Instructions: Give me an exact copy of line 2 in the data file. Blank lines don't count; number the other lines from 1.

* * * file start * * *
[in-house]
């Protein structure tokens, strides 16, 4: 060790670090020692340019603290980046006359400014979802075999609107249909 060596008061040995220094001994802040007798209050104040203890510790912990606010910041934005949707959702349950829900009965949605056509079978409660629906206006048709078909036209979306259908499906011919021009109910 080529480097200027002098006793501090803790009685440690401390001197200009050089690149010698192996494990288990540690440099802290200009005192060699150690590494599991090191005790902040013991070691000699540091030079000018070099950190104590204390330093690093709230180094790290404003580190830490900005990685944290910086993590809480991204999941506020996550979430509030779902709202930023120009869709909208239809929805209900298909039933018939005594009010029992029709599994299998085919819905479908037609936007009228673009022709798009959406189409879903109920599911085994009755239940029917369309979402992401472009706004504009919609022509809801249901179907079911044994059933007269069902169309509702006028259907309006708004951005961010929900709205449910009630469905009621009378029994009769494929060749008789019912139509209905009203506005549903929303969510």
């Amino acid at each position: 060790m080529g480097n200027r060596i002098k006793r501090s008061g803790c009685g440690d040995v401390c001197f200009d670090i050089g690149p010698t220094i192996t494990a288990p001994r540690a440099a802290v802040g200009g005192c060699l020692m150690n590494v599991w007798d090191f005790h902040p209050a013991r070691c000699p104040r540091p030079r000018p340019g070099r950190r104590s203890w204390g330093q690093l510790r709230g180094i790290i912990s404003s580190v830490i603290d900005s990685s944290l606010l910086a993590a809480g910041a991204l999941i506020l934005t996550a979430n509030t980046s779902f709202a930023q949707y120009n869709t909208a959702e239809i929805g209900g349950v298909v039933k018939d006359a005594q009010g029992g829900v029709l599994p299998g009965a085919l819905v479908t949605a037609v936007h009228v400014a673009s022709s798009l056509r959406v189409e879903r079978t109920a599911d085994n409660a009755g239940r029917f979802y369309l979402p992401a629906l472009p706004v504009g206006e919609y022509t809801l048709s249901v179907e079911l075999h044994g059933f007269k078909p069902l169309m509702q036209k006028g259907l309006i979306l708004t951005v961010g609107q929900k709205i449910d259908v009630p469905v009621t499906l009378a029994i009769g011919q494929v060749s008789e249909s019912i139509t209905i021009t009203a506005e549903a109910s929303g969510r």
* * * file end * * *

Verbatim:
């Protein structure tokens, strides 16, 4: 060790670090020692340019603290980046006359400014979802075999609107249909 060596008061040995220094001994802040007798209050104040203890510790912990606010910041934005949707959702349950829900009965949605056509079978409660629906206006048709078909036209979306259908499906011919021009109910 080529480097200027002098006793501090803790009685440690401390001197200009050089690149010698192996494990288990540690440099802290200009005192060699150690590494599991090191005790902040013991070691000699540091030079000018070099950190104590204390330093690093709230180094790290404003580190830490900005990685944290910086993590809480991204999941506020996550979430509030779902709202930023120009869709909208239809929805209900298909039933018939005594009010029992029709599994299998085919819905479908037609936007009228673009022709798009959406189409879903109920599911085994009755239940029917369309979402992401472009706004504009919609022509809801249901179907079911044994059933007269069902169309509702006028259907309006708004951005961010929900709205449910009630469905009621009378029994009769494929060749008789019912139509209905009203506005549903929303969510």